Like Clif Bars, KIND bars come in two varieties: snack bar and protein bar. Their protein bars boast a variety of delicious flavors, but what struck me was that the chocolate-flavored bars actually tasted like chocolate rather than the chalky, less-than-appealing “chocolate” flavoring in other bars.

KIND Bars provide 12 grams of protein for 250 calories and 8 grams of sugar. The sugar content is not bad, but the calorie to protein ratio is questionable. While most protein bars list protein as the first ingredient, KIND bars contain more peanuts, almonds, and glucose syrup than protein isolate.

These bars may work best as snacks rather than protein bars. They do not provide nearly enough protein to justify their calorie count, and the ingredients list is more heavily focused on providing a yummy bar rather than a highly nutritious pre- or post-workout supplement.

 

RXBar

Image via Protein Pick and Mix

RXBars are marketed as a healthy alternative to protein bars with a laundry list of chemicals in them, and on this promise they deliver. Their ingredients lists are extremely pure, limited to nuts, egg whites, and fruits. They pack 210 calories for 12 grams of protein and contain 13 grams of sugar. The sugar content is on the higher end, so if you’re watching your sugar intake, this bar might not be the best choice.  

These bars are best for gym goers focused on improving their diet who need a snack before or after working out. As protein bars go, however, the RXBar has relatively little protein compared to other brands on the market. These might work better for cardio bunnies rather than weightlifters.

As for the actual eating experience, these bars are strangely tacky and stick to your teeth. You’ll need a toothbrush after finishing one. The taste is fine, not amazing nor terrible, though definitely less chalky than QuestBars.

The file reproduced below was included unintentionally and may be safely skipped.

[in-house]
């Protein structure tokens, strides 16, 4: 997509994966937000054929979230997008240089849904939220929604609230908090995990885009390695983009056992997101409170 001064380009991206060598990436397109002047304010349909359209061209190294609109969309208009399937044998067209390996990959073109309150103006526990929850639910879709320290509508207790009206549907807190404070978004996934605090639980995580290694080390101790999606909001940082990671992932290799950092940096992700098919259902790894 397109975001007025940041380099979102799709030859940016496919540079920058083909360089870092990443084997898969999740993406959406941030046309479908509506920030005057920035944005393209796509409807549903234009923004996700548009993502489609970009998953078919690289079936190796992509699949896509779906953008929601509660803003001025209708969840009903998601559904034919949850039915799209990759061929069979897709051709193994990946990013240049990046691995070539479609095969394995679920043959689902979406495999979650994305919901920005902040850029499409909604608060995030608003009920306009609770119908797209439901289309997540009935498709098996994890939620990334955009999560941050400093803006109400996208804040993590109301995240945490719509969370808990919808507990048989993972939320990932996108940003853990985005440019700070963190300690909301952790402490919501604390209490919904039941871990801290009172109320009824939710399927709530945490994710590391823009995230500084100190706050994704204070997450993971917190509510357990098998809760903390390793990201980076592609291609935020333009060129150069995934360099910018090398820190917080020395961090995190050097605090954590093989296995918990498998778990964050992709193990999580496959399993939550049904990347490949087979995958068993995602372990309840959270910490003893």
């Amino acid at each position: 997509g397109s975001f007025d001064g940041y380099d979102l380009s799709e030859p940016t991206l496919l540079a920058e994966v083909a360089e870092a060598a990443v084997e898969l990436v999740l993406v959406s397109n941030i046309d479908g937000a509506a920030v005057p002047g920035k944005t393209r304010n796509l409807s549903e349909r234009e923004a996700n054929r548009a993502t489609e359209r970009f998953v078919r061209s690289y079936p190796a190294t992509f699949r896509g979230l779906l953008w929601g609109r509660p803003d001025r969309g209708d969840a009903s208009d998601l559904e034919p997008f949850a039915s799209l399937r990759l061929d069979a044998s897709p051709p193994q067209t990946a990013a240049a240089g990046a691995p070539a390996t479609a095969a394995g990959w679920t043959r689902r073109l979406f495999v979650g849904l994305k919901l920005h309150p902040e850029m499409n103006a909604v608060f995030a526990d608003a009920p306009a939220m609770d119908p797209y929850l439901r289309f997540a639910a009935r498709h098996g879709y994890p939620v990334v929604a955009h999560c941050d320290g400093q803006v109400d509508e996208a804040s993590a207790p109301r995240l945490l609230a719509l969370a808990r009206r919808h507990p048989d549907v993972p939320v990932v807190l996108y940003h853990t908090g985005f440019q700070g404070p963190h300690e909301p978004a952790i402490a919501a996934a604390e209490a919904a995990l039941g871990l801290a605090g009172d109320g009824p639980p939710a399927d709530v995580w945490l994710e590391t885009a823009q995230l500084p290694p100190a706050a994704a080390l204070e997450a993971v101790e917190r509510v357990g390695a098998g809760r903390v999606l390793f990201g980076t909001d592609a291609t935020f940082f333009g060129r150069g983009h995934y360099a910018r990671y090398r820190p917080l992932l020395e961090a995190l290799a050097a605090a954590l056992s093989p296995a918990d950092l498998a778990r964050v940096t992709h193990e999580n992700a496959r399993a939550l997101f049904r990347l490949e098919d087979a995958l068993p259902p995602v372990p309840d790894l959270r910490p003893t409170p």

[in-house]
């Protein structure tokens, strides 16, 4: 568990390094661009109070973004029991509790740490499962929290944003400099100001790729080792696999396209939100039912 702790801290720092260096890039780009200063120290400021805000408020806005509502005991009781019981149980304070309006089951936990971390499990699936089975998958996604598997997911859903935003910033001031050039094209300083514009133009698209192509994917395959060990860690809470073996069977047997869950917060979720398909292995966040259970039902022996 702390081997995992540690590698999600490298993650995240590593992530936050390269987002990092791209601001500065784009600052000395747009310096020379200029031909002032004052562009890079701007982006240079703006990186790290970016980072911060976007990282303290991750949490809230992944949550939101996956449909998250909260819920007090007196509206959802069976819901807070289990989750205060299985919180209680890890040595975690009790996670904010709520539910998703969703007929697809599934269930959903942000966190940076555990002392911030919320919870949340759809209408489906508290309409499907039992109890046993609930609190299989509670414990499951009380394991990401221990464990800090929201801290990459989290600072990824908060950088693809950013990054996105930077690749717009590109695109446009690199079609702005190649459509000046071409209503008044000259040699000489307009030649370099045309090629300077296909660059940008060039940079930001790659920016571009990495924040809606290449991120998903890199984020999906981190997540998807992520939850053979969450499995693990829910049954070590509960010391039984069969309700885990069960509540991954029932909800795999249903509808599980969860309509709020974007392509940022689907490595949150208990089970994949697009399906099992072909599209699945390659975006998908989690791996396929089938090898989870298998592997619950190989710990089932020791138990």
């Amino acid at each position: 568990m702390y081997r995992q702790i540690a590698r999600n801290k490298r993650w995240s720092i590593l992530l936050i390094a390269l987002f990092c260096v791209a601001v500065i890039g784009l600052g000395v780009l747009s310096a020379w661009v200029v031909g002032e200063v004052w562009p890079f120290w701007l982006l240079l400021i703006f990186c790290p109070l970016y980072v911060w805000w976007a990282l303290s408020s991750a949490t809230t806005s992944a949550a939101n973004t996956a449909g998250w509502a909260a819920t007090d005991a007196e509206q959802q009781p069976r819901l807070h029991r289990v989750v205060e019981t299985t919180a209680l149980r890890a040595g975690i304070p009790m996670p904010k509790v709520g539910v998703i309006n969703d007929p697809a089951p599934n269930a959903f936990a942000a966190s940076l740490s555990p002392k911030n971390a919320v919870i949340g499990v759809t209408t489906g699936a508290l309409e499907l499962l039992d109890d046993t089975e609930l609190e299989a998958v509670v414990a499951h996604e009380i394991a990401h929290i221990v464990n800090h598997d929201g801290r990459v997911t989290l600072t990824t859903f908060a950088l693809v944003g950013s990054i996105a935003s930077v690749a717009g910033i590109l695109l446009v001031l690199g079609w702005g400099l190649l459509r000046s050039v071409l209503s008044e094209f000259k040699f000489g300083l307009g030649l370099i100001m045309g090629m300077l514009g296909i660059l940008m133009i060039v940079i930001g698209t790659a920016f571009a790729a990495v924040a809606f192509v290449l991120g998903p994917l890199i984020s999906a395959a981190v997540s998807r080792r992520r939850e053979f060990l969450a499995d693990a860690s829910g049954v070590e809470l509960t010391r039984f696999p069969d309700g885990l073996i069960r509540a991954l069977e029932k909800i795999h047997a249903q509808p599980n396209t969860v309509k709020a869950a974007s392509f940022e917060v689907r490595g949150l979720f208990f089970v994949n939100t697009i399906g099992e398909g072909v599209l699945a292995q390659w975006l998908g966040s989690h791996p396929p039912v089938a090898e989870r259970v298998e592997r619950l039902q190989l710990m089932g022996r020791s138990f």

GOL Bars

Image via Fashionista on the Run

GOL bars are similar to RXBars, but lack some of the downsides of the latter. These bars also boast particularly pure ingredients lists and get their sugar from dates. They source their ingredients as ethically as possible, using Non-GMO Project ingredients, and they derive their whey protein from cows raised in environments that are American Humane Certified.

These bars are most appealing to cardio bunnies in need of protein, but not quite as much as weightlifters. At 240 calories, GOL bars clock in at the higher end of the caloric range in exchange for 12 grams of protein. If you’re looking for a low calorie bar to eat on strength training days, this might not be the right option. But if you’re working on cardio and looking for a bar that has protein as well as other benefits and you have the calories to spare, GOL bars pack some nutrients that other bars lack. This includes 230 mg of calcium, and a mere 100 mg of sodium, compared to similar bars like RXBar, which contain 240 mg. They also clock in at a slightly more manageable 9 grams of sugar.

GOL bars taste surprisingly good. The chocolate tastes genuinely like it should, and the bars have a good consistency that’s chewy, but not so sticky that it will catch in your teeth.

In the end, there is no “best” protein bar. There is only the best protein bar for you based on your fitness goals.

This is a sponsored feature. All opinions are 100% our own.

Rhiannon Winner

Gettysburg '19

Originally from Virginia, Rhiannon is a senior Political Science major with minors in Peace and Justice Studies and Middle Eastern and Islamic Studies. She strives to be a Gryffindor, but is often told she's a Slytherin anyway. She enjoys writing novels, reading, cooking, and fitness.